Education

In Kentucky, Lawmakers Complete Quiet Session

By Jessica L. Tonn — April 10, 2007 1 min read

The following offers highlights of the recent legislative session. Precollegiate enrollment figures are based on fall 2006 data reported by state officials for public elementary and secondary schools. The figures for precollegiate education spending do not include federal flow-through funds, unless noted.

Kentucky

The recently concluded 2007 legislative session in Kentucky offered little in the way of education initiatives, although lawmakers approved a $4.1 billion K-12 budget for fiscal 2008.

Gov. Ernie Fletcher

Republican

Senate:
16 Democrats
21 Republicans
1 Independent


House:
61 Democrats
39 Republicans

Enrollment:
650,000

“It was a very light season for us,” said Lisa Gross, a spokeswoman for the state department of education, adding that a slow legislative season is not unusual in the final months of a governor’s term. Gov. Fletcher, a Republican, has said that he will seek re-election in November.

Amanda Caldwell, a spokeswoman for the Kentucky Association of School Administrators, wrote in an e-mail last week that “nine bills relating to public schools passed and very few of those will even be noticed by educators after the laws become effective.”

The most noticeable bill passed in the session that concluded March 30 likely will be the “no pass, no drive” law, she said, which would take away driver’s licenses for 16- and 17-year-old students who drop out of school or fail to meet certain standards of academic achievement.

Lawmakers also passed legislation prohibiting cellphone use by school bus drivers, raising the amount of meeting expenses for which school board members can be reimbursed to $3,000 per year from $2,000, and requiring districts to share attendance records so that unexcused absences to determine truancy are cumulative if a student changes school districts.

Teachers’ unions applauded legislators’ rejection of a merit-pay proposal that would have given bonuses to a limited number of math and science teachers based on the subjects they teach and their students’ test scores.

Looking ahead, “the [Kentucky Education Association] lobbying team expects merit pay, pension, and health-insurance issues to be in play through the 2008 General Assembly,” says the Web site for the 38,500-member union, which is affiliated with the National Education Association.

See Also

See other stories on education issues in Kentucky. See data on Kentucky’s public school system.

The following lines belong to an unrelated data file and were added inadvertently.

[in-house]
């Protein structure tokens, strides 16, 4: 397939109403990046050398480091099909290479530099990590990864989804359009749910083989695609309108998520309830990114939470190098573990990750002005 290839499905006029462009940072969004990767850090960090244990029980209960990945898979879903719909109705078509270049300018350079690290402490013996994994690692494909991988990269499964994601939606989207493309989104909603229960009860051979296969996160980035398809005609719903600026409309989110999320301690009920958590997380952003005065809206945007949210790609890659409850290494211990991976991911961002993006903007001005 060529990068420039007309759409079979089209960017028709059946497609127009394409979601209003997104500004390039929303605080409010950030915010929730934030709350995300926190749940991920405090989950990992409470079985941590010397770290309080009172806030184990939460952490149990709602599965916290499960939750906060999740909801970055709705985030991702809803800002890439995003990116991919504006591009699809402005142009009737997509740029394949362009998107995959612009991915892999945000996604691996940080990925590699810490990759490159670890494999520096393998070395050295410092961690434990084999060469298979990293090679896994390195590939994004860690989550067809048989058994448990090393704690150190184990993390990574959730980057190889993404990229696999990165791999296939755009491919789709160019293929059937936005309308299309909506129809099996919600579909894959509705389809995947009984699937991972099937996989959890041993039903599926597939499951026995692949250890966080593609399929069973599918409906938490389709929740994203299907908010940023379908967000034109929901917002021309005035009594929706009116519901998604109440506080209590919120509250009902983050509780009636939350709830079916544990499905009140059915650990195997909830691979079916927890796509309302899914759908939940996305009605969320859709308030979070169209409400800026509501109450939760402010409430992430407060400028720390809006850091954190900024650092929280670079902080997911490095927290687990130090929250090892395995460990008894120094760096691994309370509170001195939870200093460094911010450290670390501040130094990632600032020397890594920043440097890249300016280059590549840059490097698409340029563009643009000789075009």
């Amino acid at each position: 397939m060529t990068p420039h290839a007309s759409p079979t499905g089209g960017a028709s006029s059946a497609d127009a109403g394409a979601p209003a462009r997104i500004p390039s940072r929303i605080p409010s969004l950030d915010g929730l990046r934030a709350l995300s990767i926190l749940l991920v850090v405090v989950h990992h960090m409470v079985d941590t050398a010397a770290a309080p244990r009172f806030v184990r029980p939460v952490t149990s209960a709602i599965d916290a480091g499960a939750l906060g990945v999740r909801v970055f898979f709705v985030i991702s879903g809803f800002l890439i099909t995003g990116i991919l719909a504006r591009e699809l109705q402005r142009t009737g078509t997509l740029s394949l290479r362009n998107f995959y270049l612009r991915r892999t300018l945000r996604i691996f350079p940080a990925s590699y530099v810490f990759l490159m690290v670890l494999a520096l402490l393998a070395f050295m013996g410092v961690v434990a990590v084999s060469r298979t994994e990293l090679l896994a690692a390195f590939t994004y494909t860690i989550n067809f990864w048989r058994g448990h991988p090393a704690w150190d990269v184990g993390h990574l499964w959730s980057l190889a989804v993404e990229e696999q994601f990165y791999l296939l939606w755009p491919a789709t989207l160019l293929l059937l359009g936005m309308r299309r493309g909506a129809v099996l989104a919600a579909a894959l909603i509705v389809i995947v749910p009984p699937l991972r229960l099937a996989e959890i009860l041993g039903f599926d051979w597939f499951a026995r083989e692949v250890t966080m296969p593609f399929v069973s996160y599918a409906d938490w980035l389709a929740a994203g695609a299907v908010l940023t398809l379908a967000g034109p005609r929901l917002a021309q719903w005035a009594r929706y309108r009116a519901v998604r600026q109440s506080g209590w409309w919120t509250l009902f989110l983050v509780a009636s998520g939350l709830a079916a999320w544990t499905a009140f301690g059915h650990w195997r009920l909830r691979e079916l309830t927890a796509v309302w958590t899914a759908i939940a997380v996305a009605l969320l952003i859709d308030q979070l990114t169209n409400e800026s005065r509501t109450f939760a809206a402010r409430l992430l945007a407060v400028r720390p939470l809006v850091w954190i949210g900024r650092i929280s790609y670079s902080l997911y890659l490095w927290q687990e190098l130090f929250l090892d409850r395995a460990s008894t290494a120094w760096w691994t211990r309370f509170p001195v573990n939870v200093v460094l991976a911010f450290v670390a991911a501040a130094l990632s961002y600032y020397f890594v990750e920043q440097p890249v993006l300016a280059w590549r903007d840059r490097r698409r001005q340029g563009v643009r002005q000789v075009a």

A version of this article appeared in the April 11, 2007 edition of Education Week

Let us know what you think!

We’re looking for feedback on our new site to make sure we continue to provide you the best experience.

Events

This content is provided by our sponsor. It is not written by and does not necessarily reflect the views of Education Week's editorial staff.
Sponsor
Future of Work Webinar
Digital Literacy Strategies to Promote Equity
Our new world has only increased our students’ dependence on technology. This makes digital literacy no longer a “nice to have” but a “need to have.” How do we ensure that every student can navigate
Content provided by Learning.com
Mathematics Online Summit Teaching Math in a Pandemic
Attend this online summit to ask questions about how COVID-19 has affected achievement, instruction, assessment, and engagement in math.
School & District Management Webinar Examining the Evidence: Catching Kids Up at a Distance
As districts, schools, and families navigate a new normal following the abrupt end of in-person schooling this spring, students’ learning opportunities vary enormously across the nation. Access to devices and broadband internet and a secure

EdWeek Top School Jobs

Great Oaks AmeriCorps Fellow August 2021 - June 2022
New York City, New York (US)
Great Oaks Charter Schools
Great Oaks AmeriCorps Fellow August 2021 - June 2022
New York City, New York (US)
Great Oaks Charter Schools
Data Analyst
New York, NY, US
New Visions for Public Schools

Read Next

Education Obituary In Memory of Michele Molnar, EdWeek Market Brief Writer and Editor
EdWeek Market Brief Associate Editor Michele Molnar, who was instrumental in launching the publication, succumbed to cancer.
5 min read
Education Briefly Stated Briefly Stated: December 9, 2020
Here's a look at some recent Education Week articles you may have missed.
8 min read
Education Briefly Stated Briefly Stated: Stories You May Have Missed
A collection of articles from the previous week that you may have missed.
8 min read
Education Briefly Stated Briefly Stated: Stories You May Have Missed
A collection of stories from the previous week that you may have missed.
8 min read